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Immigration Impacts of the Coronavirus

The World Health Organization (“WHO”) has declared that COVID-19, more commonly known as the coronavirus, is a “public health emergency of international concern.” While as of February 21, 2020, only 16 cases have been confirmed in the United States, John Hopkins had confirmed nearly 77,000 cases worldwide.[1] The concern over the virus has created major impacts to immigration, particularly to those that have visited China.

On January 31, 2020, President Trump signed a declaration[2] suspending entry of all immigrants and nonimmigrants that were physically present in China during the 14-days prior to their entry.  This proclamation did not apply to US Citizens, permanent residents, and their families as well as other exceptions. However, those not precluded from entry that have been in China would be subject to health monitoring and possibly quarantine for up to 14 days. So for example, if you are on H-1B or an F-1 with a valid visa, and you visit China, and within 14 days from your time in China you try to enter the United States, you will not be permitted to enter the United States. Based on the instructions in the proclamation the H-1B or F-1 nonimmigrant would likely be prevented from even boarding an aircraft travelling to the United States. Currently the Department of State has issued a Level 4 Travel Advisory for China. Level 4 Travel Advisory mans the Department of State is saying “Do Not Travel” to China. Given the government’s warning and the risk of being prevented from being admitted, it is strongly advised you do not travel to China at this time.

In addition to the issues facing those who have visited China, coronavirus is also impacting those who need to attend visa stamping in many of China’s US consulates. On January 23, 2020, the Department of State ordered the mandatory departure of all non-emergency US personnel from Wuhan, China. Later in January 2020, the Department of State allowed for the voluntary departure of non-emergency personnel from the rest of China. Because of this, USCIS has temporarily closed its field offices in Beijing and Guangzhou, and is working to reschedule all affected appointments. Additionally, the many of the personnel at the US Embassy in Beijing and the consulates in Chengdu, Guangzhou, Shanghai, and Shenyang are either closed or operating with fewer employees.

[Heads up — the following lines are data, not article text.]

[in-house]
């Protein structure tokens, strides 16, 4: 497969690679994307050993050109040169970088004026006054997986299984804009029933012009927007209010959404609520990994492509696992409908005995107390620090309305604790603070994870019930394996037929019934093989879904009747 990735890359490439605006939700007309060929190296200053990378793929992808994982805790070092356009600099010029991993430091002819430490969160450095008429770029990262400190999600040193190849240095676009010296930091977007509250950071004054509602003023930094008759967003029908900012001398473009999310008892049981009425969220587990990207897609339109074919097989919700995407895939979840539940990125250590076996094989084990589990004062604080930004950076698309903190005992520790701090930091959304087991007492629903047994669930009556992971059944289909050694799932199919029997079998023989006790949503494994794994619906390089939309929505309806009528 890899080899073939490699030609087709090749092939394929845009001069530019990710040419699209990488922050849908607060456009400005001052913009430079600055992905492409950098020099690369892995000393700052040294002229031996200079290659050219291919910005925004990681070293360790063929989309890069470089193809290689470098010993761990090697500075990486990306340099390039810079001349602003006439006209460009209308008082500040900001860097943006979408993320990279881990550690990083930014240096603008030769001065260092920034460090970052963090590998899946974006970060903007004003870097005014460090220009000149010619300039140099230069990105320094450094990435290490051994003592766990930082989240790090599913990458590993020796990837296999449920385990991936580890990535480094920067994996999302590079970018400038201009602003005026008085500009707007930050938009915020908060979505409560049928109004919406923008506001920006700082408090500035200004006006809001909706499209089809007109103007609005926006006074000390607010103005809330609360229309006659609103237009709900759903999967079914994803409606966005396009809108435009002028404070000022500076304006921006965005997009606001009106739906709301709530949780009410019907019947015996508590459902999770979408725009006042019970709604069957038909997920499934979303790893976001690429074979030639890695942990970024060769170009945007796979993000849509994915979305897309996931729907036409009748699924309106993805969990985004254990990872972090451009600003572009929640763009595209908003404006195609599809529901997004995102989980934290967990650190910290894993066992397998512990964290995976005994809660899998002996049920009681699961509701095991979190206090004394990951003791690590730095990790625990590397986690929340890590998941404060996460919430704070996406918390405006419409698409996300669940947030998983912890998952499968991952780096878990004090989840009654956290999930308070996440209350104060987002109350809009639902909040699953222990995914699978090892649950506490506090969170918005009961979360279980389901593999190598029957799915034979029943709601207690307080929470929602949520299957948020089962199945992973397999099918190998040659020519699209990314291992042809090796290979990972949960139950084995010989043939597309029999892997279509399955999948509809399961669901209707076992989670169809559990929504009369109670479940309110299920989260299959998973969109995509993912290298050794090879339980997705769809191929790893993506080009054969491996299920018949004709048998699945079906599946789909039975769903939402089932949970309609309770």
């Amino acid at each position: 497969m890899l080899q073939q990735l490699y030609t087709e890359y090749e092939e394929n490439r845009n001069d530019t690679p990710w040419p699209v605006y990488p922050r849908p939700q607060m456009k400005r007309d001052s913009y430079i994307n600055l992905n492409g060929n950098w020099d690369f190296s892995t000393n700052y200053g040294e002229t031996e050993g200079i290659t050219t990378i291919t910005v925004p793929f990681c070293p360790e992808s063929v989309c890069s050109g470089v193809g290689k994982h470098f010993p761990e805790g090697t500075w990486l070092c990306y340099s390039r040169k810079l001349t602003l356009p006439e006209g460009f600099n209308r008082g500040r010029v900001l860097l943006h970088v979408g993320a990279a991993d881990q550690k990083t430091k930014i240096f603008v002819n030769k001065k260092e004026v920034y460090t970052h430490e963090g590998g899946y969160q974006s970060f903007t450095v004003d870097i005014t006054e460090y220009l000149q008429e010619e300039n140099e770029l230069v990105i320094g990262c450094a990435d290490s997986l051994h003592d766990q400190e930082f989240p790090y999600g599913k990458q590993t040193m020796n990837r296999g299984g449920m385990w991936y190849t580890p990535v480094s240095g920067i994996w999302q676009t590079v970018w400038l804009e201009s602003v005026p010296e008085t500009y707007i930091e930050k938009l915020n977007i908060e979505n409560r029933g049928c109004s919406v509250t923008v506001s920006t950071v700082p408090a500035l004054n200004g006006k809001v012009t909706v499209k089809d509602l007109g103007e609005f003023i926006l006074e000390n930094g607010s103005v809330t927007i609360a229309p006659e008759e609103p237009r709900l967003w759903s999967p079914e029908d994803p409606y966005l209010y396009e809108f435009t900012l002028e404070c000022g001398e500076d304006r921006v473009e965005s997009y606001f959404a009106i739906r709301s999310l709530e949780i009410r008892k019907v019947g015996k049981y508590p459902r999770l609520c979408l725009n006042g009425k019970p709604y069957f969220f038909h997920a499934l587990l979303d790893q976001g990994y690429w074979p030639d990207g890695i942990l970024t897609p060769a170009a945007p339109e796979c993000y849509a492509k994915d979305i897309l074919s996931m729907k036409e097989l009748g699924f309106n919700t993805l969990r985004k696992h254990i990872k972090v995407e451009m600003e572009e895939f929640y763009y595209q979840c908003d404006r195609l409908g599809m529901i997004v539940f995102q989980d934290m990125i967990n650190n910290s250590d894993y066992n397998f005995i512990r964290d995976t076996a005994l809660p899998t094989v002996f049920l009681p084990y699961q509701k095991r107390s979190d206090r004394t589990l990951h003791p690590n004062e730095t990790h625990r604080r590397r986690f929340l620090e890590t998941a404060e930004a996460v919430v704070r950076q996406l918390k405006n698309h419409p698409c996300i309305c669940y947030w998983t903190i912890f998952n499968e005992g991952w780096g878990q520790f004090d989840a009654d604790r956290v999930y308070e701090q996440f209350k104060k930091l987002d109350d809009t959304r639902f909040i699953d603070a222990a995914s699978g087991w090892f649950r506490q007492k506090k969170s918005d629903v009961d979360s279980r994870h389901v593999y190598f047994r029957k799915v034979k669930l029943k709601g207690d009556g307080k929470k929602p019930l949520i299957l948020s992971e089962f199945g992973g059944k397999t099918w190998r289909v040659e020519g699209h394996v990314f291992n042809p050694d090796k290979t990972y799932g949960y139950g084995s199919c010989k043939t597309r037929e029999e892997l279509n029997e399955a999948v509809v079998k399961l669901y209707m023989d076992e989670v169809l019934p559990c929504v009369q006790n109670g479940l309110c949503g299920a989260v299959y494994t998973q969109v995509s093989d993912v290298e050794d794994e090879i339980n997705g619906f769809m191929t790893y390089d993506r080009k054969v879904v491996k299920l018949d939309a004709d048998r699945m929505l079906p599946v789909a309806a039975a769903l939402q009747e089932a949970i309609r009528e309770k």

Immigration Impacts and Measures to Take

The biggest impact on immigration is if you are or have been physically in China. As mentioned earlier, the United States is suspending entry of all foreign nationals who have been in China within 14 days. US citizens, permanent residents, and their immediate family members who have been in China will likely be allowed to enter the US, but will be subject to health monitoring and potential quarantine.

Those that are considering attending a US consulate in China for visa stamping should consider other options for their stamping. First, if you are attending a visa interview in China, you will be subject to the entry bar discussed above. Second, any visa processing at the US consulates in China is likely to be significantly slower than normal due to reduced staffing.  While it is generally recommended to attend your home country for initial stamping, other alternatives may have to be considered. For example, if you are going for initial H-1B stamping and have a US Master’s Degree, you are unlikely to face many issues going for your initial stamping in a different country.

Employers and employees alike should be cognizant of the coronavirus impacts. Companies and their employees should seriously consider the potential impacts on reentry and employee health prior to sending employees to conduct work in China. Remember, due to the coronavirus outbreak, the Department of State has placed a Level 4 travel advisory on China. Only a small number of countries such as Afghanistan, Iraq, Iran, Syria, North Korea, Mali, Central African Republic, Venezuela, Yemen, South Sudan, Burkina Faso, and Libya have Level 4 travel advisories like China.

It is important to remember that the coronavirus situation is a fluid situation and can change at any moment. It is important to check with the Department of State, Center for Disease Control, and the World Health Organization prior to arranging any travel plans to and from China.

[1] (last visited Feb. 21, 2020).

[2] (last visited Feb. 21, 2020).

By: Steven Brown

Steven Brown is an attorney in the firm’s H-1B Department and represents our business clients throughout the entire H-1B, H-4, and H-4 EAD process. Additionally, Steven works with clients with Department of Labor Compliance included assistance with wage and hours investigations. Steven prides himself in being able to provide his clients with creative solutions to complex immigration problems.